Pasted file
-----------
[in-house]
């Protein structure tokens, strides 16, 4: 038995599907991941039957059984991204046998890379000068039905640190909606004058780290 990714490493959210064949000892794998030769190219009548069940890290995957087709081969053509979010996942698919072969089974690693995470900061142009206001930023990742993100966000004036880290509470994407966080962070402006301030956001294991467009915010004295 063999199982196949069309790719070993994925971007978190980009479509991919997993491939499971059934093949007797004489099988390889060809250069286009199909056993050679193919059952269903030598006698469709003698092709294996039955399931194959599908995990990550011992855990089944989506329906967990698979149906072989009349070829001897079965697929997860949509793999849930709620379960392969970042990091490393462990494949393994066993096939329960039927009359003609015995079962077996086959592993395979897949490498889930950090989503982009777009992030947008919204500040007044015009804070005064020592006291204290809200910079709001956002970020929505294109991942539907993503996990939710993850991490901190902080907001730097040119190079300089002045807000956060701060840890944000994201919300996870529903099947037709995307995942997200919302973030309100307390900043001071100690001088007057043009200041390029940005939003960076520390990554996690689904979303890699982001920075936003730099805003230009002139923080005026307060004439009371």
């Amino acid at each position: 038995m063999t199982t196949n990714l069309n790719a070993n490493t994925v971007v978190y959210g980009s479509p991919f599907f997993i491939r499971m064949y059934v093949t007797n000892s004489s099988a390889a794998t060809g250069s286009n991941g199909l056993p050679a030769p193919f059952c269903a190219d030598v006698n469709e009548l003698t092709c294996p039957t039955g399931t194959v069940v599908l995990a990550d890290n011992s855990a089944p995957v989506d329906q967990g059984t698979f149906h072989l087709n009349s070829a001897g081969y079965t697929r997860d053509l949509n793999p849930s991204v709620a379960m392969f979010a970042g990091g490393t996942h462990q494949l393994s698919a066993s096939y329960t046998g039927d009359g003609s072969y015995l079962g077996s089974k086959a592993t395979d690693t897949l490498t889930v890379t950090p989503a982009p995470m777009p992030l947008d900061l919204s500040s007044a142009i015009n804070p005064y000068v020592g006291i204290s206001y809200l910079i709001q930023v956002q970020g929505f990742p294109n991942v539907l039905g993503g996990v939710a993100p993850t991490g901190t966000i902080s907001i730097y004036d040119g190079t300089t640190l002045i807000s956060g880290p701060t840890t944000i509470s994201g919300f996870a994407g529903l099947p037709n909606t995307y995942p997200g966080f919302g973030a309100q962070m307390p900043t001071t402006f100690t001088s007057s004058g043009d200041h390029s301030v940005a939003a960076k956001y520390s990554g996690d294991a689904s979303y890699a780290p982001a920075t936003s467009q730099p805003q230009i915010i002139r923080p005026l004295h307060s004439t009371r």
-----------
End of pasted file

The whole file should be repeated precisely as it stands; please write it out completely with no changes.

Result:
[in-house]
């Protein structure tokens, strides 16, 4: 038995599907991941039957059984991204046998890379000068039905640190909606004058780290 990714490493959210064949000892794998030769190219009548069940890290995957087709081969053509979010996942698919072969089974690693995470900061142009206001930023990742993100966000004036880290509470994407966080962070402006301030956001294991467009915010004295 063999199982196949069309790719070993994925971007978190980009479509991919997993491939499971059934093949007797004489099988390889060809250069286009199909056993050679193919059952269903030598006698469709003698092709294996039955399931194959599908995990990550011992855990089944989506329906967990698979149906072989009349070829001897079965697929997860949509793999849930709620379960392969970042990091490393462990494949393994066993096939329960039927009359003609015995079962077996086959592993395979897949490498889930950090989503982009777009992030947008919204500040007044015009804070005064020592006291204290809200910079709001956002970020929505294109991942539907993503996990939710993850991490901190902080907001730097040119190079300089002045807000956060701060840890944000994201919300996870529903099947037709995307995942997200919302973030309100307390900043001071100690001088007057043009200041390029940005939003960076520390990554996690689904979303890699982001920075936003730099805003230009002139923080005026307060004439009371």
């Amino acid at each position: 038995m063999t199982t196949n990714l069309n790719a070993n490493t994925v971007v978190y959210g980009s479509p991919f599907f997993i491939r499971m064949y059934v093949t007797n000892s004489s099988a390889a794998t060809g250069s286009n991941g199909l056993p050679a030769p193919f059952c269903a190219d030598v006698n469709e009548l003698t092709c294996p039957t039955g399931t194959v069940v599908l995990a990550d890290n011992s855990a089944p995957v989506d329906q967990g059984t698979f149906h072989l087709n009349s070829a001897g081969y079965t697929r997860d053509l949509n793999p849930s991204v709620a379960m392969f979010a970042g990091g490393t996942h462990q494949l393994s698919a066993s096939y329960t046998g039927d009359g003609s072969y015995l079962g077996s089974k086959a592993t395979d690693t897949l490498t889930v890379t950090p989503a982009p995470m777009p992030l947008d900061l919204s500040s007044a142009i015009n804070p005064y000068v020592g006291i204290s206001y809200l910079i709001q930023v956002q970020g929505f990742p294109n991942v539907l039905g993503g996990v939710a993100p993850t991490g901190t966000i902080s907001i730097y004036d040119g190079t300089t640190l002045i807000s956060g880290p701060t840890t944000i509470s994201g919300f996870a994407g529903l099947p037709n909606t995307y995942p997200g966080f919302g973030a309100q962070m307390p900043t001071t402006f100690t001088s007057s004058g043009d200041h390029s301030v940005a939003a960076k956001y520390s990554g996690d294991a689904s979303y890699a780290p982001a920075t936003s467009q730099p805003q230009i915010i002139r923080p005026l004295h307060s004439t009371r």